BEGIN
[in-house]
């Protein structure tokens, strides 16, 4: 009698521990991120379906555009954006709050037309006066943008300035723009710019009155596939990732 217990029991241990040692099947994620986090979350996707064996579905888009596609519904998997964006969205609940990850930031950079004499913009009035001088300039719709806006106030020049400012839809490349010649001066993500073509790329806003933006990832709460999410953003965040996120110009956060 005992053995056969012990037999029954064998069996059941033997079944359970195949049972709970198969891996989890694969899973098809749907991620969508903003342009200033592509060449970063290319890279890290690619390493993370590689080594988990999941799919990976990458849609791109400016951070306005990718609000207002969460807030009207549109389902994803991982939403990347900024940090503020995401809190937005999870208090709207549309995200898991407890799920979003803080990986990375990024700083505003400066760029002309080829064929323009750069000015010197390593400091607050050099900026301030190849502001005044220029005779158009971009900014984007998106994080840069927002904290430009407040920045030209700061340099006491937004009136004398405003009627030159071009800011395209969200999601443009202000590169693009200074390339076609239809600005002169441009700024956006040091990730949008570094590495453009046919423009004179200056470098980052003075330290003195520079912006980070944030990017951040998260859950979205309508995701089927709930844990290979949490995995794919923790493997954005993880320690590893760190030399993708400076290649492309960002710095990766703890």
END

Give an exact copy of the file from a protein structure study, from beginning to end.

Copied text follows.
[in-house]
């Protein structure tokens, strides 16, 4: 009698521990991120379906555009954006709050037309006066943008300035723009710019009155596939990732 217990029991241990040692099947994620986090979350996707064996579905888009596609519904998997964006969205609940990850930031950079004499913009009035001088300039719709806006106030020049400012839809490349010649001066993500073509790329806003933006990832709460999410953003965040996120110009956060 005992053995056969012990037999029954064998069996059941033997079944359970195949049972709970198969891996989890694969899973098809749907991620969508903003342009200033592509060449970063290319890279890290690619390493993370590689080594988990999941799919990976990458849609791109400016951070306005990718609000207002969460807030009207549109389902994803991982939403990347900024940090503020995401809190937005999870208090709207549309995200898991407890799920979003803080990986990375990024700083505003400066760029002309080829064929323009750069000015010197390593400091607050050099900026301030190849502001005044220029005779158009971009900014984007998106994080840069927002904290430009407040920045030209700061340099006491937004009136004398405003009627030159071009800011395209969200999601443009202000590169693009200074390339076609239809600005002169441009700024956006040091990730949008570094590495453009046919423009004179200056470098980052003075330290003195520079912006980070944030990017951040998260859950979205309508995701089927709930844990290979949490995995794919923790493997954005993880320690590893760190030399993708400076290649492309960002710095990766703890």